(1) The porch, already described.

(2) The bricked-up doorway in the chancel, with its pointed arch and the inscription I.B. 1671, is the remains of the priests' doorway. I.B. refers to John Bowyer, Rector from 1663 to 1681.

(3) Two small female heads, one set above the priests' doorway and the other set above a nearby window, were found Iying in the grass at the foot of the north wall of the nave when it was demolished in 1885. The Rev. R. A. Bennett, Rector at the time, had them set in their present positions.


The chancel wall on this side is seventeenth century, but the windows are modern. The vestry on the north-east corner of the church is also modern.



The old part of the churchyard lies to the south of the church, and the part still in use to the north. Parts of the old churchyard are left untended to allow birds to nest, and wild flowers to bloom and seed, undisturbed.

Apart from ancient grave-stones, the inscriptions on most of which have become illegible, the main points of interest are:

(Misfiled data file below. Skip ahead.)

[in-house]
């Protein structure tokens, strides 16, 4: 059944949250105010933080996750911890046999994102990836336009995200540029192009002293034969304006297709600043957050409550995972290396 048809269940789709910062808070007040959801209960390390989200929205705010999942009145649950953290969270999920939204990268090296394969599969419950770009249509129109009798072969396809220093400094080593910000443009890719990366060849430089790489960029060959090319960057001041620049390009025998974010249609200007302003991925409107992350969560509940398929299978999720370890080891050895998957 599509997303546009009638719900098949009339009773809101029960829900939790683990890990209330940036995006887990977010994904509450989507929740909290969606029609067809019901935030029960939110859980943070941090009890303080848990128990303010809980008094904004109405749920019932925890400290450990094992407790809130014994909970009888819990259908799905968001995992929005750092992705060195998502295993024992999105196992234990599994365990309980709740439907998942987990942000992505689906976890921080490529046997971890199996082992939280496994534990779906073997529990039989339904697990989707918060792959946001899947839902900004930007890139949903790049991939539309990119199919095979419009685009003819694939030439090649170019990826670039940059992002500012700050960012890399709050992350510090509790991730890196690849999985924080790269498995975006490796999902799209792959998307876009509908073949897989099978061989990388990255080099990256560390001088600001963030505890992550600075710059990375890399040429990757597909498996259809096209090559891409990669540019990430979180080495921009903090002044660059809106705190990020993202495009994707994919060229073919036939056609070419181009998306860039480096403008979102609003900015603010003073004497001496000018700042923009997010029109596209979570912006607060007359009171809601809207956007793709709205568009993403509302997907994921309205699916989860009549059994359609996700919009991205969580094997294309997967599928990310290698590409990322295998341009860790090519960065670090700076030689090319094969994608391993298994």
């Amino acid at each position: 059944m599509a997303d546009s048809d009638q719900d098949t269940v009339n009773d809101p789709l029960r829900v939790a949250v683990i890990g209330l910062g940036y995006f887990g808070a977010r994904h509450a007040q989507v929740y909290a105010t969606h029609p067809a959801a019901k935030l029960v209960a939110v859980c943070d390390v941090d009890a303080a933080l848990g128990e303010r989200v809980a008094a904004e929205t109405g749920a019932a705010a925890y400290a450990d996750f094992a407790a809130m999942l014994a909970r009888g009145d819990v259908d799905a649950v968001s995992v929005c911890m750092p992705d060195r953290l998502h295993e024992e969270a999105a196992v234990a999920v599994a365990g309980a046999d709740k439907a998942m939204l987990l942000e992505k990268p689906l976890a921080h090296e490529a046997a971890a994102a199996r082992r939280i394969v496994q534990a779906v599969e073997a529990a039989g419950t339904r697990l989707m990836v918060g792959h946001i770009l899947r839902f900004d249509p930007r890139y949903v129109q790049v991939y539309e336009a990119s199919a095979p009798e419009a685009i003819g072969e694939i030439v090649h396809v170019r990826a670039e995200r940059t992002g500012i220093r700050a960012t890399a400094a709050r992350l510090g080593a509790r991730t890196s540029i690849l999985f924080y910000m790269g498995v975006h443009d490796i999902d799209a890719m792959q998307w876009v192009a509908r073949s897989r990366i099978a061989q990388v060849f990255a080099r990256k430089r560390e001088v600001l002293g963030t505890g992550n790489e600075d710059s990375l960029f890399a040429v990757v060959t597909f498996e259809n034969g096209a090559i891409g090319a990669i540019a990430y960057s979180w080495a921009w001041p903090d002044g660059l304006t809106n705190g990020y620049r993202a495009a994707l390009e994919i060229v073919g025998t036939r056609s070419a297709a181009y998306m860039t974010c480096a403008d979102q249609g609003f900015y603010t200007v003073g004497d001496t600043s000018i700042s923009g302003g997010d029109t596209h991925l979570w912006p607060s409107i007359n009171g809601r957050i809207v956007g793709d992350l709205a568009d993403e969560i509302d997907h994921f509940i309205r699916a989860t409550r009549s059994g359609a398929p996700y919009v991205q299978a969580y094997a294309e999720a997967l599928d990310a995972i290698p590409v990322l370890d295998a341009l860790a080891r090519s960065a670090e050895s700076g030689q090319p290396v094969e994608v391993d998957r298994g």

THE OLD YEW TREE. This could well have seen the coming of the Normans since it is reputed to be of great age. The bole gives the appearance of several trunks joined together, caused by the tree pushing out new shoots from the lower part of the bole. These have grown vertically and, in the course of time, have joined up with the old wood. The resulting mixture of old and new wood can produce some strange shapes,

There is a story about the Ninfield yew which states that, if the trunk is viewed from the side nearest the church, the observer could descry the form of an angel in the tree. Unfortunately, now any chance of doing so is lost as a result of the Great Storm of 1987. It is pleasing, however, that when so many other great trees were uprooted, our ancient yew has survived without being too badly damaged.


THE ARIMATHEA THORN. This is a young tree clearly visible among the old grave-stones on the west side of the path leading up to the south door of the church. It was given by the late Dr. Tunstall, and is a scion of the legendary Thorn of St. Joseph of Arimathea at Glastonbury. It is supposed to bloom at Christmas-time.


The Sea View from the West Boundary


Ninfield Church is situated on a high position. This commands, on a clear day, a fine view across Pevensey marshes, the sea and on to the South Downs and Beachy Head. The historically interested may like to conjure up in the mind's eye the sight that a Saxon could have seen from this spot in that fateful autumn over nine hundred years ago. The sight was that of the Norman invasion fleet approaching across Pevensey Bay and the great lagoon, which at that time covered the present Pevensey levels. So Ninfield Church witnessed a turning point in the history of our country, and has been the spiritual focus of the village throughout the succeeding ages.